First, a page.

What’s more? The process can be a breeze if you choose to go insured by us.
How will it work?
For most scenarios, the above procedure can be carried out within one day and you ride your vehicle safely insured. Simply drop your contact number in the form below and we’ll look after the rest.
4. Transfer of No Claim Bonus (NCB)
NCB is given to the insured rather than the insured vehicle. Therefore, on the transport of the car, the insurance policy can be moved to the new owner but not the NCB. The new owner must pay the difference due to the NCB for the balance coverage period. The owner can, however, use the NCB to a new automobile purchased by him.
Basically what this Signifies is two things:
If you’re transferring the coverage from the previous owner and he’s got an NCB discount on the coverage, this can’t be transferred to you. If you’ve had a car in the past, along with a no claim bonus reduction applicable, the previous insurance company you held the coverage with, should have issued an NCB booking letter to you, which is valid for 3 years from the time of the final policy expiry.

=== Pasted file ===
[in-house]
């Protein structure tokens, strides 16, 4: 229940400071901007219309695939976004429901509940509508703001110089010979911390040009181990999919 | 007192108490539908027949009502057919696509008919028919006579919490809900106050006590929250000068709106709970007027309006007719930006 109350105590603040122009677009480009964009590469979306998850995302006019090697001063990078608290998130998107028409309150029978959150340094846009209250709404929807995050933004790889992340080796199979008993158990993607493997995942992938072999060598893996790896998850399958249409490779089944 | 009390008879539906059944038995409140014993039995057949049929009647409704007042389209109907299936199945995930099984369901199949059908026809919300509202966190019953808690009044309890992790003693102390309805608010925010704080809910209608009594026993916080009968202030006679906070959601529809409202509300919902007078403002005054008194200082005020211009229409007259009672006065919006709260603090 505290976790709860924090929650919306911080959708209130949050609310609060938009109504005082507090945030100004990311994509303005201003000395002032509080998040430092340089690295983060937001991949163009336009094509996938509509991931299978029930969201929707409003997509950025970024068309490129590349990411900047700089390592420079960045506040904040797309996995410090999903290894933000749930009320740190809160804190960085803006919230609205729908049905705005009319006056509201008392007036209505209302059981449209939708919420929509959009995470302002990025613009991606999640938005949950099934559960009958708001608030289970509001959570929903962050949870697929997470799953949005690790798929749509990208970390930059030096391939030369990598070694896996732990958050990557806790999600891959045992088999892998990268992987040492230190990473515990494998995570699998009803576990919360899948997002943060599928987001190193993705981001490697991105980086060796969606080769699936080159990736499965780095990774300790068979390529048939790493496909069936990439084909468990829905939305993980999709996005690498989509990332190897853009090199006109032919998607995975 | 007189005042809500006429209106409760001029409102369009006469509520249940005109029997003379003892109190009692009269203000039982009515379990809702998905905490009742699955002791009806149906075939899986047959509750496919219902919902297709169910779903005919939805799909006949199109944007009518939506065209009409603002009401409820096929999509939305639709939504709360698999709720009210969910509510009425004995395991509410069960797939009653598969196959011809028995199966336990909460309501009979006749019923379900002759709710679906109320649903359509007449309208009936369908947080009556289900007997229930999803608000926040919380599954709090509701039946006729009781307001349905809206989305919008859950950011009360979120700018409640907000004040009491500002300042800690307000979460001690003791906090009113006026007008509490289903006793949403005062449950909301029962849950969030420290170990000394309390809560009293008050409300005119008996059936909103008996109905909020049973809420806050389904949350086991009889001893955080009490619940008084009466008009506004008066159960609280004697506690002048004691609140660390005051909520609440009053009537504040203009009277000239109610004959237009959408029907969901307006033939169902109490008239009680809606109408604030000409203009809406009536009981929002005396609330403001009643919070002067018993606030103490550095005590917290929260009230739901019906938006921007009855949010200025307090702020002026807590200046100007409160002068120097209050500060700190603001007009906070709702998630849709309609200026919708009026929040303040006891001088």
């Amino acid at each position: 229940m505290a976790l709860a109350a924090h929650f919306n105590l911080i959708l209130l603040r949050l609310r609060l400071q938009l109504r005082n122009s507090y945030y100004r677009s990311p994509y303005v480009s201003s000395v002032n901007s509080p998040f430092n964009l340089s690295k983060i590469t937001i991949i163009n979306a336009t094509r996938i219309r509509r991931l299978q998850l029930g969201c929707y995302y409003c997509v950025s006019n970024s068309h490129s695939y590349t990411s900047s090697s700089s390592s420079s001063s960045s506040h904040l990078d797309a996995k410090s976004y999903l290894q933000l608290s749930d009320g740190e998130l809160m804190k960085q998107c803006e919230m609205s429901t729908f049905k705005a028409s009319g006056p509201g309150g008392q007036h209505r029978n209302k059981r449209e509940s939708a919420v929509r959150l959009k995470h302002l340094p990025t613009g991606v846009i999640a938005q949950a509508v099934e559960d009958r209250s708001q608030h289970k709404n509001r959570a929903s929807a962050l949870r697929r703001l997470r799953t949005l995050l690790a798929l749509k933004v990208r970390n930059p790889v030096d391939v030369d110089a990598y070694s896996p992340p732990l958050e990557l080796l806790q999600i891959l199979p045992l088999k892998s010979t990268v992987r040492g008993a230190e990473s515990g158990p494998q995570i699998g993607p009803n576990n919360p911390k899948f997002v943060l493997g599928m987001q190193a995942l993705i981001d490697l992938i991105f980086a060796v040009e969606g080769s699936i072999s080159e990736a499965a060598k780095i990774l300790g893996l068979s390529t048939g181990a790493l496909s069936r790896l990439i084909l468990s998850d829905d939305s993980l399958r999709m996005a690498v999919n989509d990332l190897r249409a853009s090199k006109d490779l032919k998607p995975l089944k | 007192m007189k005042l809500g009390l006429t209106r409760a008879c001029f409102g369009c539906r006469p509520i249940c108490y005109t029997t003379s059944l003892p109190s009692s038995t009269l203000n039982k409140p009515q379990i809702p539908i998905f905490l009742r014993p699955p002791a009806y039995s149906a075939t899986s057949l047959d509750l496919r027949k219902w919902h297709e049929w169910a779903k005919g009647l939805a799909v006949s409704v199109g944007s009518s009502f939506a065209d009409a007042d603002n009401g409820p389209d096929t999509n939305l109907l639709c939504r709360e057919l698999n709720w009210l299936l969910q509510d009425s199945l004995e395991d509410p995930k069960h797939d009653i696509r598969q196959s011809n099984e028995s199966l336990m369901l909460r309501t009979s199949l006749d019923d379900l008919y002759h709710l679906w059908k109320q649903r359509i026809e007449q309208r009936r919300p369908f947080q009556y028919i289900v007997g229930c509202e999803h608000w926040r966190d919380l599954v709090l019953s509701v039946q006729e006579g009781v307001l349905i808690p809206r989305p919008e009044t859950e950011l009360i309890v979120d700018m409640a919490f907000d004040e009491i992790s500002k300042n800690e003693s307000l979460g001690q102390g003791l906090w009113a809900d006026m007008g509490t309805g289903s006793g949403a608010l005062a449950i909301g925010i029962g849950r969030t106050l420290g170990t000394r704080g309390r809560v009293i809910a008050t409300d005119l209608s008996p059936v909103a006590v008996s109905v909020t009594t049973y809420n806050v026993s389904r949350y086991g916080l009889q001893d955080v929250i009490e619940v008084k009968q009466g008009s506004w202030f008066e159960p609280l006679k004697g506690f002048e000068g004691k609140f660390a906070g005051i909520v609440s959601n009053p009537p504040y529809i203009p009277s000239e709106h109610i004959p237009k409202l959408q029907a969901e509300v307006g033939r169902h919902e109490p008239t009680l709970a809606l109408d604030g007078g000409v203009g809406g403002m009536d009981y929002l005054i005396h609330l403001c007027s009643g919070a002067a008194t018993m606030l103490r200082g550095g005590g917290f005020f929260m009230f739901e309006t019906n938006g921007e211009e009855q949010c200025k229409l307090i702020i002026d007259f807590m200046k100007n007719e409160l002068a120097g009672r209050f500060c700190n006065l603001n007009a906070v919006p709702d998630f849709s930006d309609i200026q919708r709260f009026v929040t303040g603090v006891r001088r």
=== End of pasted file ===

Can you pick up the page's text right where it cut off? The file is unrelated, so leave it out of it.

You can take advantage of this letter and apply this reduction the new policy you buy, or correct the pro-rated sum, in case of shifting the previous owner’s policy on your title. Do note that if your NCB amount is higher than your sellers’, you will not get a refund.
So even from the NCB point of view, it’s best that you buy a new policy afresh, on your title.
6. Clean and fix your car prior to the first drive
Here’s a Couple of things you must take care of:
A thorough clean up: both exterior and interior. (A new car’s prerogative, be it new or old, is to appear shiny if you would like to flaunt it!) . If possible, think about steam cleaning and sanitizing your new vehicle.
Change of fluids: The life expectancy of an auto always depends on how well you maintain it along with a regular change of fluids and oils is essential! The best thing to do after purchasing a second-hand car would be to change all of the fluids right away before utilizing it. Here’s a fantastic find from lifehacker.com on all that you would need to know about changing fluids!
Quick fixes to be done: Repair lights, spark plugs, etc.. Any indication of rust, water entry through cracks and holes or other wear of the back should also be assessed and fixed. What piled? Now you are ready to take the plunge! Enjoy the thrill of riding your own hard-earned, well-deserved automobile!